Kristy is a very low budget holiday horror film (currently streaming on Netflix) that gets its money’s worth out of every production dime it spent.  The film stars Haley Bennett, who is currently prominently featured in the film adaptation of The Girl on the Train. If I were pitching the idea for Kristy I would call it “Die Hard goes to school.” The premise is fairly basic. A young woman named Justine unexpectedly finds herself alone on her small, rural college campus (but for a couple of  policemen) over the Thanksgiving holiday when she is unexpectedly pursued with great malice and bad intent by a group of masked individuals who insist on calling her “Kristy.” It’s a slow boil for the first half or so of the film, as we watch Justine bid her friends farewell and  go through the paces of studying, getting dinner from a vending machine, doing laundry, and some other mundane things. That first half is also the most important part of the movie, because we learn about Justine. I could tell you, but Kristy SHOWS you what she is studying and what one of her extracurricular activities is (two things that become very important during the second half of the film). Examples abound. The body language between Justine and Aaron, her boyfriend, during the short course of their post, pre-holiday boombah shows two people who aren’t quite on the same page of their relationship without a word being mentioned. Justine conveys compassion, courtesy, and angst with a sentence or a look; the long camera shots up the (initially) quiet and secluded dormitory corridors, with room doors cheerfully decorated create an atmosphere of solitude and loneliness. By the time that Justine attracts the attention of a group of murderous sleazoids when she makes a trip to a local convenience store we pretty much know that she is not the daughter of an Army Ranger who taught her everything she knew.  That doesn’t mean that she doesn’t know anything about defending herself. She just needs to apply what she knows to the matter of defending herself…if she can. If you pay attention to the first half of the movie, you’ll know what she can do, if the creeps don’t get her first.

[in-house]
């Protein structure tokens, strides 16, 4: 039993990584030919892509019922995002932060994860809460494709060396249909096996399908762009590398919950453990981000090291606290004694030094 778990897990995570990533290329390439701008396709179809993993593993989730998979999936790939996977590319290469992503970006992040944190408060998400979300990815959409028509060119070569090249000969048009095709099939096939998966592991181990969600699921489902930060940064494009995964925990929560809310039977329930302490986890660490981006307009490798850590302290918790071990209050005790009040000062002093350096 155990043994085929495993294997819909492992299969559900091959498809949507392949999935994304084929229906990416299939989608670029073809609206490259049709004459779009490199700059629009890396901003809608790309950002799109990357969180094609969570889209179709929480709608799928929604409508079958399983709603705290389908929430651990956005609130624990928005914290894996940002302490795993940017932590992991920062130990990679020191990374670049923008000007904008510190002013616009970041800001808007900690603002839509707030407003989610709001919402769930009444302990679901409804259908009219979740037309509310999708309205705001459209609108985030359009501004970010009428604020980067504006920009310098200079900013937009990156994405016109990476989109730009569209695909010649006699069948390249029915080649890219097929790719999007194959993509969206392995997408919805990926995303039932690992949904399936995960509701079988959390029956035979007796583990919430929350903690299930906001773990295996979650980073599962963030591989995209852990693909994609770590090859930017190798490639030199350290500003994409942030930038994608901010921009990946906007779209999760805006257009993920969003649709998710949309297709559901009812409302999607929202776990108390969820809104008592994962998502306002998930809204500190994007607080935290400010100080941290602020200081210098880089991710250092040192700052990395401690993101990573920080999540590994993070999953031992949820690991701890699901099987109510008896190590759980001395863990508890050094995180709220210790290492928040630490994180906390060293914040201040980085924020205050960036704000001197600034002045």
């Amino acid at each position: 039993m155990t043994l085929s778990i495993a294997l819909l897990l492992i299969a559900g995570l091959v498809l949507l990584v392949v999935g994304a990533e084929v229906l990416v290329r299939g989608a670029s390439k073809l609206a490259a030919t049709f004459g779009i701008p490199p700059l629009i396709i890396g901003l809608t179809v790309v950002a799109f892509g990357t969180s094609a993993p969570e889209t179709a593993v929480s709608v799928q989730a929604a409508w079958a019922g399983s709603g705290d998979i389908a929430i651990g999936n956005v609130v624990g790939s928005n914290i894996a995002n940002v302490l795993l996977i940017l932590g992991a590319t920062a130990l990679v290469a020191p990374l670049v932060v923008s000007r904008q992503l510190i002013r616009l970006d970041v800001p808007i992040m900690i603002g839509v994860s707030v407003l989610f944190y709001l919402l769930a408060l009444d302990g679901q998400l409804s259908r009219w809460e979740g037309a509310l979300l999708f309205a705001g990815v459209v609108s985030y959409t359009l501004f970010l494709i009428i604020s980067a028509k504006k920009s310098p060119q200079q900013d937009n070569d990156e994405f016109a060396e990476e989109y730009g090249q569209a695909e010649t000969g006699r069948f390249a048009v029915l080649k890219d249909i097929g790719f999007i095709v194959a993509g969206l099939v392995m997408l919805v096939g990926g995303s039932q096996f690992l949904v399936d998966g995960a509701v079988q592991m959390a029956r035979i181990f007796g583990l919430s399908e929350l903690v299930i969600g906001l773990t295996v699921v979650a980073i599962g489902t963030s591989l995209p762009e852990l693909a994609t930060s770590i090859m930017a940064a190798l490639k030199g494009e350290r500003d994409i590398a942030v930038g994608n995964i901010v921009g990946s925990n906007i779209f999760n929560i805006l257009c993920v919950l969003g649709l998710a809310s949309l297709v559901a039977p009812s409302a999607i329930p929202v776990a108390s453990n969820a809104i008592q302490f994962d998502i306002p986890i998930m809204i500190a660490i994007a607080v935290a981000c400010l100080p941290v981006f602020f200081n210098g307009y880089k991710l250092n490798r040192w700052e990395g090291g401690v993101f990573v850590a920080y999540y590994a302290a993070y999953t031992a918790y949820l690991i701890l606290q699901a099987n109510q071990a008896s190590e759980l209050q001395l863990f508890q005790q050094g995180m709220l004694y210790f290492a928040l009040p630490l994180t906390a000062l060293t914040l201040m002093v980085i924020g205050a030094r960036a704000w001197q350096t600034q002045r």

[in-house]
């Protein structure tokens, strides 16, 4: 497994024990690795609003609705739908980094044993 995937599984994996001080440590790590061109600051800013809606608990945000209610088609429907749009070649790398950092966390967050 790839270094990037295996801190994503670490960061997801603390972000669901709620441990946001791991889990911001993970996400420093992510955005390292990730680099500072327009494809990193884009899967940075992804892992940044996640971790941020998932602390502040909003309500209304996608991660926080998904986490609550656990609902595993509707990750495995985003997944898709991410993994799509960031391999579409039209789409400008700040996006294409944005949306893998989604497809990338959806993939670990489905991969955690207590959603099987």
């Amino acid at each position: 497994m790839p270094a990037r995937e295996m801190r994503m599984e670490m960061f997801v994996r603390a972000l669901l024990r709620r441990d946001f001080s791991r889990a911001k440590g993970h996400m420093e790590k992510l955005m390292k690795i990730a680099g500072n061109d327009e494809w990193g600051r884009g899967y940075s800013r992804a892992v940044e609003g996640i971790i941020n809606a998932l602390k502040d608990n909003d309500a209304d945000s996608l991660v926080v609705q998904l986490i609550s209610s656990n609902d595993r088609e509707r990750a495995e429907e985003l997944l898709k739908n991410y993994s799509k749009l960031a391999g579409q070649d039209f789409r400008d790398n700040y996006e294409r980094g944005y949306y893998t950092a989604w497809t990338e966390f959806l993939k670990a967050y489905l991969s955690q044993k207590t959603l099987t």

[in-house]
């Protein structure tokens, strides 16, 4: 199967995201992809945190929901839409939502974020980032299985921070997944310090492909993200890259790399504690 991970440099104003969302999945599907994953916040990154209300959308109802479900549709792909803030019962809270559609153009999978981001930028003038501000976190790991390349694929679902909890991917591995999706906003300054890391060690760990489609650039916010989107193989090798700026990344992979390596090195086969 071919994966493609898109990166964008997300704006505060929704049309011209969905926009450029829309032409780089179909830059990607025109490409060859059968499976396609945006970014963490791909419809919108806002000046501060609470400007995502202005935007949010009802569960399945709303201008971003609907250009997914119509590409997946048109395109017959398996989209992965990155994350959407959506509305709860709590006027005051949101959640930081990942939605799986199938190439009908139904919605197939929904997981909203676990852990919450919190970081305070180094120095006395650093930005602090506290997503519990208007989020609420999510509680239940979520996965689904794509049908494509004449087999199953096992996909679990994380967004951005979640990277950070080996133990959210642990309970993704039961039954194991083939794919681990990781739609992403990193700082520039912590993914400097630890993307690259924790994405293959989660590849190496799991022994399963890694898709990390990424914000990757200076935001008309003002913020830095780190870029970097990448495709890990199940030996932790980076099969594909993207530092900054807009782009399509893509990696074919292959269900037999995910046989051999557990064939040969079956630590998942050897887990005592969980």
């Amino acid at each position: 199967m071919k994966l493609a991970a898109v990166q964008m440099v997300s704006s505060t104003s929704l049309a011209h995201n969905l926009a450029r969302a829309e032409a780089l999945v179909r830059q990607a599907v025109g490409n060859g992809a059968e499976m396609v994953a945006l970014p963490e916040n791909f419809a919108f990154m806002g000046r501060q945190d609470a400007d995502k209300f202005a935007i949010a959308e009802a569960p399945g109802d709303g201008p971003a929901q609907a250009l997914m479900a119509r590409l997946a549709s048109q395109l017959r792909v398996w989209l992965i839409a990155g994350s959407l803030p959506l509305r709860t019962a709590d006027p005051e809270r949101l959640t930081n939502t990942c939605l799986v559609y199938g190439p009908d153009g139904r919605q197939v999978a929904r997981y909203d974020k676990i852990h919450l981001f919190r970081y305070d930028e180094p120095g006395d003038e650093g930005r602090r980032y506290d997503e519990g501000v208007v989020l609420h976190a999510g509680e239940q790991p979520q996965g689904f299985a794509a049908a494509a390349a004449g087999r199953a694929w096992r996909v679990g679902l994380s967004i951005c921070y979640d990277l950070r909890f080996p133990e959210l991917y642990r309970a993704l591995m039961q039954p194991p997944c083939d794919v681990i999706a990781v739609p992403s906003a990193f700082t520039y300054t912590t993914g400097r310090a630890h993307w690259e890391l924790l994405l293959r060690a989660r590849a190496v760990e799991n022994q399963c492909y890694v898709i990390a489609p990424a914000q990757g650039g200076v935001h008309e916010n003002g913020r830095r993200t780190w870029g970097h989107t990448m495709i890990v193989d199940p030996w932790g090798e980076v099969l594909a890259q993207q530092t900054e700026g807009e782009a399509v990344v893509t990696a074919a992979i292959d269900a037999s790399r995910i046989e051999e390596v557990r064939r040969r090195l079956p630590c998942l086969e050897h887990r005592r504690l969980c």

Yes, there is violence during Kristy, but it’s not gratuitous (well, not entirely). While I wouldn’t let the youngsters watch it I wouldn’t let them watch Old Yeller, either. Kristy has a happier ending. Oh, and if you hate movies where a guy comes in and saves the damsel in distress you will absolutely love Kristy. The reason that I mention it here, however, is that it’s instructive in showing rather than telling, and entertaining too. The reason that I mention it now is that…well, it’s a Thanksgiving  holiday movie with a warm ending. Heh heh heh.

Again, Happy Thanksgiving, whether you take my recommendation or otherwise. Your turn now. What was your best or worst Thanksgiving? My best was in 2006 when my granddaughter was born. My worst was in 1994 when I set my kitchen on fire making dinner. You? And if you have had a Thanksgiving holiday like Justine, please share.